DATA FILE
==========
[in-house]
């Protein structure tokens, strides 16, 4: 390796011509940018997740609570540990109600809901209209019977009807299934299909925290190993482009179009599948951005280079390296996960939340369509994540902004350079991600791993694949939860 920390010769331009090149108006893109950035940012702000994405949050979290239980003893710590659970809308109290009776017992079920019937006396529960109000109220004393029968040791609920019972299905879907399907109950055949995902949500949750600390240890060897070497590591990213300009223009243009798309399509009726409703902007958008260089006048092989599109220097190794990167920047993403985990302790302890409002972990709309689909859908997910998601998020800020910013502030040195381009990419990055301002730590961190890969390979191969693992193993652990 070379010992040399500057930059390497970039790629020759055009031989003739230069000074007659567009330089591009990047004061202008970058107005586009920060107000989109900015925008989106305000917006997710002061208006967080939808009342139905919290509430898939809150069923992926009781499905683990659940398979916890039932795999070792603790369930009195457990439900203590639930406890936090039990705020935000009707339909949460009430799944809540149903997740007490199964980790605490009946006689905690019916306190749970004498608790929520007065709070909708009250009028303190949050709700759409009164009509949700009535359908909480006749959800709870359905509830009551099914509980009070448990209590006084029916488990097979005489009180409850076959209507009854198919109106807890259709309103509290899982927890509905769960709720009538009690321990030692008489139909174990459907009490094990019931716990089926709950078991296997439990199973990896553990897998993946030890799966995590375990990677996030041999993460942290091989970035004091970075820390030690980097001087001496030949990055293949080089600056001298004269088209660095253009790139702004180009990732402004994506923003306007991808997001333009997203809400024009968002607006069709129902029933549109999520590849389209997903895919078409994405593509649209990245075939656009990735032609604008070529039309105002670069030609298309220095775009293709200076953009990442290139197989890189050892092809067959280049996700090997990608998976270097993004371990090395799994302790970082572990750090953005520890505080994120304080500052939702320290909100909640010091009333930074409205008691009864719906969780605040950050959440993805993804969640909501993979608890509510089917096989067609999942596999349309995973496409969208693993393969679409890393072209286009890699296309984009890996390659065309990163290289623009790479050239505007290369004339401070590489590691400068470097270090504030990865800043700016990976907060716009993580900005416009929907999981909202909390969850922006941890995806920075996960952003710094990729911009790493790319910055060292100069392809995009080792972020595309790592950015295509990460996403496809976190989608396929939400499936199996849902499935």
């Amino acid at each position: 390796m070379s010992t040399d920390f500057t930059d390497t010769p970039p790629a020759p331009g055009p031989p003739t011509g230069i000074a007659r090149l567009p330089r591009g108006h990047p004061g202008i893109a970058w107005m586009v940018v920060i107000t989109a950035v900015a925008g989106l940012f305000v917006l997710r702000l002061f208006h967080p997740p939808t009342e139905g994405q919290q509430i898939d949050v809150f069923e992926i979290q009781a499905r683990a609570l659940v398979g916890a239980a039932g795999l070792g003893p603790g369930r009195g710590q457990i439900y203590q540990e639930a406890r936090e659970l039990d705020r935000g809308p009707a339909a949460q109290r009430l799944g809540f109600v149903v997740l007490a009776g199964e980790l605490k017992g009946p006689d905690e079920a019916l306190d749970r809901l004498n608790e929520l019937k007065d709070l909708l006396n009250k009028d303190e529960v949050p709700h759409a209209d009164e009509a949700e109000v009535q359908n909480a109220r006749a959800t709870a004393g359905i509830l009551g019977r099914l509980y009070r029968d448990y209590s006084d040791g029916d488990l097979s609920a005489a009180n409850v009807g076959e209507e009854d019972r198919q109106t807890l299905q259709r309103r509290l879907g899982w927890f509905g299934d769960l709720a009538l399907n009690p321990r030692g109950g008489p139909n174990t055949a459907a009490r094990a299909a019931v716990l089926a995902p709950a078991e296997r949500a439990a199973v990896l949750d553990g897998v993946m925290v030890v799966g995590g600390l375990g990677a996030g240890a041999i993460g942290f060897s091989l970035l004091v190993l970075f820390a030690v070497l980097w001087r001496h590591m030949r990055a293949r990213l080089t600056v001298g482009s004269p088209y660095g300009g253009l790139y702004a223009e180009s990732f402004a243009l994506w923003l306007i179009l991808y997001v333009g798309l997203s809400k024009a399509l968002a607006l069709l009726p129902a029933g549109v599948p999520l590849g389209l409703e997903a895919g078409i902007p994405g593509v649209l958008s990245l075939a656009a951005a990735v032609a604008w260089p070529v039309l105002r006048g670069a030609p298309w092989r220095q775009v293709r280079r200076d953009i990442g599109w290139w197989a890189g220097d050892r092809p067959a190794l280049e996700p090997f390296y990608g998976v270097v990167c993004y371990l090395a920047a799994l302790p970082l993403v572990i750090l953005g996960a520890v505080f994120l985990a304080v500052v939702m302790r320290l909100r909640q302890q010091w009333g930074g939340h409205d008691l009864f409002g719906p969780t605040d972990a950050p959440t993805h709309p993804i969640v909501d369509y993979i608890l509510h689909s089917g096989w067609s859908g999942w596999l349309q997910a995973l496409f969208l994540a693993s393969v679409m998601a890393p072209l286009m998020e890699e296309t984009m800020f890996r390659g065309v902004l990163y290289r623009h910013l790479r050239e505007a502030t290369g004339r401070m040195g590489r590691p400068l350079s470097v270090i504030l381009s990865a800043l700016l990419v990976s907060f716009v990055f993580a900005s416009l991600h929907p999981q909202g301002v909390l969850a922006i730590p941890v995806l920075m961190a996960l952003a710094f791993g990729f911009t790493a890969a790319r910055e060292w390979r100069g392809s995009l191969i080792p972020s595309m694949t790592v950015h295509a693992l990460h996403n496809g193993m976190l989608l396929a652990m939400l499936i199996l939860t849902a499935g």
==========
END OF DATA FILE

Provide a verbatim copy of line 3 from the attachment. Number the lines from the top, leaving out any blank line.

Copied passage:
């Amino acid at each position: 390796m070379s010992t040399d920390f500057t930059d390497t010769p970039p790629a020759p331009g055009p031989p003739t011509g230069i000074a007659r090149l567009p330089r591009g108006h990047p004061g202008i893109a970058w107005m586009v940018v920060i107000t989109a950035v900015a925008g989106l940012f305000v917006l997710r702000l002061f208006h967080p997740p939808t009342e139905g994405q919290q509430i898939d949050v809150f069923e992926i979290q009781a499905r683990a609570l659940v398979g916890a239980a039932g795999l070792g003893p603790g369930r009195g710590q457990i439900y203590q540990e639930a406890r936090e659970l039990d705020r935000g809308p009707a339909a949460q109290r009430l799944g809540f109600v149903v997740l007490a009776g199964e980790l605490k017992g009946p006689d905690e079920a019916l306190d749970r809901l004498n608790e929520l019937k007065d709070l909708l006396n009250k009028d303190e529960v949050p709700h759409a209209d009164e009509a949700e109000v009535q359908n909480a109220r006749a959800t709870a004393g359905i509830l009551g019977r099914l509980y009070r029968d448990y209590s006084d040791g029916d488990l097979s609920a005489a009180n409850v009807g076959e209507e009854d019972r198919q109106t807890l299905q259709r309103r509290l879907g899982w927890f509905g299934d769960l709720a009538l399907n009690p321990r030692g109950g008489p139909n174990t055949a459907a009490r094990a299909a019931v716990l089926a995902p709950a078991e296997r949500a439990a199973v990896l949750d553990g897998v993946m925290v030890v799966g995590g600390l375990g990677a996030g240890a041999i993460g942290f060897s091989l970035l004091v190993l970075f820390a030690v070497l980097w001087r001496h590591m030949r990055a293949r990213l080089t600056v001298g482009s004269p088209y660095g300009g253009l790139y702004a223009e180009s990732f402004a243009l994506w923003l306007i179009l991808y997001v333009g798309l997203s809400k024009a399509l968002a607006l069709l009726p129902a029933g549109v599948p999520l590849g389209l409703e997903a895919g078409i902007p994405g593509v649209l958008s990245l075939a656009a951005a990735v032609a604008w260089p070529v039309l105002r006048g670069a030609p298309w092989r220095q775009v293709r280079r200076d953009i990442g599109w290139w197989a890189g220097d050892r092809p067959a190794l280049e996700p090997f390296y990608g998976v270097v990167c993004y371990l090395a920047a799994l302790p970082l993403v572990i750090l953005g996960a520890v505080f994120l985990a304080v500052v939702m302790r320290l909100r909640q302890q010091w009333g930074g939340h409205d008691l009864f409002g719906p969780t605040d972990a950050p959440t993805h709309p993804i969640v909501d369509y993979i608890l509510h689909s089917g096989w067609s859908g999942w596999l349309q997910a995973l496409f969208l994540a693993s393969v679409m998601a890393p072209l286009m998020e890699e296309t984009m800020f890996r390659g065309v902004l990163y290289r623009h910013l790479r050239e505007a502030t290369g004339r401070m040195g590489r590691p400068l350079s470097v270090i504030l381009s990865a800043l700016l990419v990976s907060f716009v990055f993580a900005s416009l991600h929907p999981q909202g301002v909390l969850a922006i730590p941890v995806l920075m961190a996960l952003a710094f791993g990729f911009t790493a890969a790319r910055e060292w390979r100069g392809s995009l191969i080792p972020s595309m694949t790592v950015h295509a693992l990460h996403n496809g193993m976190l989608l396929a652990m939400l499936i199996l939860t849902a499935g």